Free Professional Ethics in Social Work Essay Sample
Ethics are values relating to human behavior. Professional ethics in social work have brought about numerous debates about the approach to profession and code of conduct (Levy, 1993). Moral rules and ethical codes in work places emerge to dictate people’s behaviors. These environments have individuals from different cultures and with different beliefs. In professional work places, a strict observation of code of ethics is encouraged but also, some external codes of ethics like religious or cultural are accepted (Reamer, 2006). Morals that are generally judged as good by the immediate social group are also encouraged.
Humans have diverse cultures and religions. These cultures and religions have a mutual belief in a higher power, which is God. Naturally, our behavior, moral duties and obligations are ruled by God. By obeying God, we behave morally (Levy, 1993). Humans have the responsibility of making ethical decisions in communal work practice. The moral worth of a deed may be judged by the outcome that follows.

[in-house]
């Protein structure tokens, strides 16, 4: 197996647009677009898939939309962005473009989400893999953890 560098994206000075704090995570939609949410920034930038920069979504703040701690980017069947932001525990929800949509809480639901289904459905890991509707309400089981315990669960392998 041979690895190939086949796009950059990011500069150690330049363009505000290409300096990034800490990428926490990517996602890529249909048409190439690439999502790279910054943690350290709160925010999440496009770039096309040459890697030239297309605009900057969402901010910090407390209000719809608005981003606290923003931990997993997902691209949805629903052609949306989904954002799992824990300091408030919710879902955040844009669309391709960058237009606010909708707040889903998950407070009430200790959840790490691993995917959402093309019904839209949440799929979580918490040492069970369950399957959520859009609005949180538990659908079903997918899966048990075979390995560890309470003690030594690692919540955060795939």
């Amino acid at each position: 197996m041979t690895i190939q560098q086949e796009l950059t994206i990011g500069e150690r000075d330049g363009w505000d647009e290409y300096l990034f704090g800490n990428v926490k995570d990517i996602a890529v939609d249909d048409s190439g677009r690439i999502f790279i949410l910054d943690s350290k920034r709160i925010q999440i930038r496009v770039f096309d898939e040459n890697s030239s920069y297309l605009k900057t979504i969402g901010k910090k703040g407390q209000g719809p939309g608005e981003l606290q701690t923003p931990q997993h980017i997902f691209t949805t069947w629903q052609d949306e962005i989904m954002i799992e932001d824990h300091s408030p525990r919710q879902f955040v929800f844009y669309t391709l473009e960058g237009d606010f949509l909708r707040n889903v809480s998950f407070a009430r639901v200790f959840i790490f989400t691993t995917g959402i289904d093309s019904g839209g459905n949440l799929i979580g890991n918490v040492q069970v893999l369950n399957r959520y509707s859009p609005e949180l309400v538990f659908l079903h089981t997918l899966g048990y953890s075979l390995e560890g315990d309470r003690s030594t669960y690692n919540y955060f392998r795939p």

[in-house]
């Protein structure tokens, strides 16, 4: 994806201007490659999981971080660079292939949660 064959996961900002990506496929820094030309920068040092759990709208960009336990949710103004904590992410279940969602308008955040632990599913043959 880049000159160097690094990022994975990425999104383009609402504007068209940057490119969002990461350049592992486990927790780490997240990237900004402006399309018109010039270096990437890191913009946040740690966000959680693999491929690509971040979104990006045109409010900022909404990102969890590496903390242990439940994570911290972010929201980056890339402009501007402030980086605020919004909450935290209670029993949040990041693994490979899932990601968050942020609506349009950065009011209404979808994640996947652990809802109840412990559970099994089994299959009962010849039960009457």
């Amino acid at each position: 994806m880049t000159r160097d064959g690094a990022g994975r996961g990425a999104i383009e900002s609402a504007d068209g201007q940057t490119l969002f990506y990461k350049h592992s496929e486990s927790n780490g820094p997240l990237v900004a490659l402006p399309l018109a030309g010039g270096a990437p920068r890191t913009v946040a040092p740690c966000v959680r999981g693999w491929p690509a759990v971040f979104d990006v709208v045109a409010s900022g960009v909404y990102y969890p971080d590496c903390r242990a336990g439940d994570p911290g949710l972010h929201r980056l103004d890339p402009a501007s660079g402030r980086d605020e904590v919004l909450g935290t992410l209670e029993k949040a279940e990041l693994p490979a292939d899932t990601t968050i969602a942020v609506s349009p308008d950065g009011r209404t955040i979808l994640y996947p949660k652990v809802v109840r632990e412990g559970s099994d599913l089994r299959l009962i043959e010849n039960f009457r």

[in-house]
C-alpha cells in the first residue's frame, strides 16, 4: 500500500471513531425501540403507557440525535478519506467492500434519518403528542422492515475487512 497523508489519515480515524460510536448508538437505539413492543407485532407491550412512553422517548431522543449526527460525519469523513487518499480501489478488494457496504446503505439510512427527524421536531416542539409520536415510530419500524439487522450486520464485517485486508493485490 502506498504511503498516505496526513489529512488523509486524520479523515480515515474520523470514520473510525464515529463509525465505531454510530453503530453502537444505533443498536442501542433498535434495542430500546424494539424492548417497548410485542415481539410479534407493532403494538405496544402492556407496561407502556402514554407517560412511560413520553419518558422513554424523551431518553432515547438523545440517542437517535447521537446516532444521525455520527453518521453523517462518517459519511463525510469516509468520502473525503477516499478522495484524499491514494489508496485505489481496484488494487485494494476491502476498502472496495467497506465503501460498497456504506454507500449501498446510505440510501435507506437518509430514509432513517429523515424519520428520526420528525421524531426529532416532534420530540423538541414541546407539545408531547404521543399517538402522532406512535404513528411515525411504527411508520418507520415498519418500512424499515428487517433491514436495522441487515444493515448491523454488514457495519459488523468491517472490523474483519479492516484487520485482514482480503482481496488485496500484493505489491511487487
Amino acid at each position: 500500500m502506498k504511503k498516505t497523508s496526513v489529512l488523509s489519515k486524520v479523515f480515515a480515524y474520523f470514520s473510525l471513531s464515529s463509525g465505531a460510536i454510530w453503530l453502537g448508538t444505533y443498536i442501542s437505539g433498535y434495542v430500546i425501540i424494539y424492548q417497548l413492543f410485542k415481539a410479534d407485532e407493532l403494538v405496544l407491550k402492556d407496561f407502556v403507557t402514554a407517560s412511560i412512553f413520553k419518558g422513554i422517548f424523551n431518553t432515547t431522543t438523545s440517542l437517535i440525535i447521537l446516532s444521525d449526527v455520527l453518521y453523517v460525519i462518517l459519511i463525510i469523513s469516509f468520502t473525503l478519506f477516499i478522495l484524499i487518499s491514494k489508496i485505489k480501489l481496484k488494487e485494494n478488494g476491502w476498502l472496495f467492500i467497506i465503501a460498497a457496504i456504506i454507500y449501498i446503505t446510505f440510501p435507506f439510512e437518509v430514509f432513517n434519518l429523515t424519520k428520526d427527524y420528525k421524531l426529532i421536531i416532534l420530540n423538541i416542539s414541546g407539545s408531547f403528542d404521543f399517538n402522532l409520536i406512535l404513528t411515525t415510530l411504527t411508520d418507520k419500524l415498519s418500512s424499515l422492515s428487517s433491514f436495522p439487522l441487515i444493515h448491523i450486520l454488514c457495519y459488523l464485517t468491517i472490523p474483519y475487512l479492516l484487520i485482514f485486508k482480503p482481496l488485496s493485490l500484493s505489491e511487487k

Deontological moral codes are aimed at adherence to self control and responsibility to moral policies or duties. To differentiate between good or bad moral values, an understanding of our moral duties is imperative. The rules that are put in place to control our duties guide us to appropriate moral behaviors (Levy, 1993). On the other hand, we behave immorally when we ignore to practice the set rules and moral duties. When we fail to follow our duty, we are behaving immorally (Reamer, 2006).
Human moral conduct incorporates good values that come with deeds and responsibilities in social practices. Professionals are always guided by codes of ethics in their respective work places although they eventually practice moral according to both, the code of ethics, and their natural beliefs (Reamer, 2006). Making positive judgments in cases where other people are concerned is vital for social coexistence. Professional ethics in social work are guided by codes of ethics and are set in a manner to suit all social classes and be judged as good ethical practices (Levy, 1993).